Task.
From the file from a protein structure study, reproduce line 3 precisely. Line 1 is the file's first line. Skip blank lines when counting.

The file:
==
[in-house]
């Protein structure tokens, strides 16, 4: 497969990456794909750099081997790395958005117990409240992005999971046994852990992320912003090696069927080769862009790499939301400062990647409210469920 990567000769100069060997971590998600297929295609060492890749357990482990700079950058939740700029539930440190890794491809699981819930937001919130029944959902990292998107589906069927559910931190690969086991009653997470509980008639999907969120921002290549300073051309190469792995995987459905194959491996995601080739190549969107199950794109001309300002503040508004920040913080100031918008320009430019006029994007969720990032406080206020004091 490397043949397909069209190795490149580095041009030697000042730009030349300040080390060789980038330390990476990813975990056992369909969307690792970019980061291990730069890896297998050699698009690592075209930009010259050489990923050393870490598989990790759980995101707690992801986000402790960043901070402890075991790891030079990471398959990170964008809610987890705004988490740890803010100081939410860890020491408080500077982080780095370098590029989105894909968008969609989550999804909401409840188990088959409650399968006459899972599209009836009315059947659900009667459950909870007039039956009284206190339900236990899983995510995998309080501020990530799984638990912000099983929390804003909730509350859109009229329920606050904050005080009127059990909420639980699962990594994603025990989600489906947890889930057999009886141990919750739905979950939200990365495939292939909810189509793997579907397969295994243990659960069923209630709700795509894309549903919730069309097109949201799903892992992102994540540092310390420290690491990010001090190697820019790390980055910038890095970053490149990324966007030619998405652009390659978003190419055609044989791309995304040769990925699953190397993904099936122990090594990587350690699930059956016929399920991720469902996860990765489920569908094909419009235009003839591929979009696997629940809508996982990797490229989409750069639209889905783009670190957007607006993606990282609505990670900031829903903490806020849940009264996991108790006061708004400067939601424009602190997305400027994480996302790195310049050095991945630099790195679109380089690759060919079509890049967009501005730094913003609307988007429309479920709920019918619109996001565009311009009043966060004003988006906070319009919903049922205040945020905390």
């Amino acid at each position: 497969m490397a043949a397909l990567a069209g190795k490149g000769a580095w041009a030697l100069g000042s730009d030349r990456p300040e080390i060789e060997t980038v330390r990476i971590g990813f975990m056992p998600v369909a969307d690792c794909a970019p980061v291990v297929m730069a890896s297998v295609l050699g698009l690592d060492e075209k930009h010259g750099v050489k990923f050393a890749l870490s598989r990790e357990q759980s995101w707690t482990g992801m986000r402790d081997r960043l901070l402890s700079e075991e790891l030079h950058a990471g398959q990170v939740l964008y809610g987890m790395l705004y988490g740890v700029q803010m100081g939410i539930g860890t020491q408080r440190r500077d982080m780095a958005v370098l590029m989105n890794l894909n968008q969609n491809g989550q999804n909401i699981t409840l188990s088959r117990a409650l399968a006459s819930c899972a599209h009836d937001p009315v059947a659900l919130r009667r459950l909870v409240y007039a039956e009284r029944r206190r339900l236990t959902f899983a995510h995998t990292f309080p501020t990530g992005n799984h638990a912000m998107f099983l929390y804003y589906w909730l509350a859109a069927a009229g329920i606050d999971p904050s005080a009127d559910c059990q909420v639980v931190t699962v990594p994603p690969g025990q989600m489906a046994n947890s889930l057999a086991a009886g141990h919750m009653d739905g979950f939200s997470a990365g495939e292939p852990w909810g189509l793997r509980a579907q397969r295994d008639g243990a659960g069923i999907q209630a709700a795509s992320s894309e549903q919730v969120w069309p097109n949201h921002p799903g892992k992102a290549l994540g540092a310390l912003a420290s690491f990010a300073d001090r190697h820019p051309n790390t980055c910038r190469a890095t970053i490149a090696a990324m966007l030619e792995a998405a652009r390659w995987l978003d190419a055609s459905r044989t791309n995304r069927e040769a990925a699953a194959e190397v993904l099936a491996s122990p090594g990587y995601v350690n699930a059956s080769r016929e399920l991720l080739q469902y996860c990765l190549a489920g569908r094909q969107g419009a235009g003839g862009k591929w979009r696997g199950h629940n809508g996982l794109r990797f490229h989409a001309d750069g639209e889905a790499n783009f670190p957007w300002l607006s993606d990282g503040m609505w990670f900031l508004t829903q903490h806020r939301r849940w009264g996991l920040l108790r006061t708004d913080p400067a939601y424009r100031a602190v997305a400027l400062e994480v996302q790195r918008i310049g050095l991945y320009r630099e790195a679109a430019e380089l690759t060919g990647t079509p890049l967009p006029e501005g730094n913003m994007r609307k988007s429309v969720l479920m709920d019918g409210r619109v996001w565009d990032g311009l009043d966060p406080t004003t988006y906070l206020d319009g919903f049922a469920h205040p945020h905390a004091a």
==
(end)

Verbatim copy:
């Amino acid at each position: 497969m490397a043949a397909l990567a069209g190795k490149g000769a580095w041009a030697l100069g000042s730009d030349r990456p300040e080390i060789e060997t980038v330390r990476i971590g990813f975990m056992p998600v369909a969307d690792c794909a970019p980061v291990v297929m730069a890896s297998v295609l050699g698009l690592d060492e075209k930009h010259g750099v050489k990923f050393a890749l870490s598989r990790e357990q759980s995101w707690t482990g992801m986000r402790d081997r960043l901070l402890s700079e075991e790891l030079h950058a990471g398959q990170v939740l964008y809610g987890m790395l705004y988490g740890v700029q803010m100081g939410i539930g860890t020491q408080r440190r500077d982080m780095a958005v370098l590029m989105n890794l894909n968008q969609n491809g989550q999804n909401i699981t409840l188990s088959r117990a409650l399968a006459s819930c899972a599209h009836d937001p009315v059947a659900l919130r009667r459950l909870v409240y007039a039956e009284r029944r206190r339900l236990t959902f899983a995510h995998t990292f309080p501020t990530g992005n799984h638990a912000m998107f099983l929390y804003y589906w909730l509350a859109a069927a009229g329920i606050d999971p904050s005080a009127d559910c059990q909420v639980v931190t699962v990594p994603p690969g025990q989600m489906a046994n947890s889930l057999a086991a009886g141990h919750m009653d739905g979950f939200s997470a990365g495939e292939p852990w909810g189509l793997r509980a579907q397969r295994d008639g243990a659960g069923i999907q209630a709700a795509s992320s894309e549903q919730v969120w069309p097109n949201h921002p799903g892992k992102a290549l994540g540092a310390l912003a420290s690491f990010a300073d001090r190697h820019p051309n790390t980055c910038r190469a890095t970053i490149a090696a990324m966007l030619e792995a998405a652009r390659w995987l978003d190419a055609s459905r044989t791309n995304r069927e040769a990925a699953a194959e190397v993904l099936a491996s122990p090594g990587y995601v350690n699930a059956s080769r016929e399920l991720l080739q469902y996860c990765l190549a489920g569908r094909q969107g419009a235009g003839g862009k591929w979009r696997g199950h629940n809508g996982l794109r990797f490229h989409a001309d750069g639209e889905a790499n783009f670190p957007w300002l607006s993606d990282g503040m609505w990670f900031l508004t829903q903490h806020r939301r849940w009264g996991l920040l108790r006061t708004d913080p400067a939601y424009r100031a602190v997305a400027l400062e994480v996302q790195r918008i310049g050095l991945y320009r630099e790195a679109a430019e380089l690759t060919g990647t079509p890049l967009p006029e501005g730094n913003m994007r609307k988007s429309v969720l479920m709920d019918g409210r619109v996001w565009d990032g311009l009043d966060p406080t004003t988006y906070l206020d319009g919903f049922a469920h205040p945020h905390a004091a």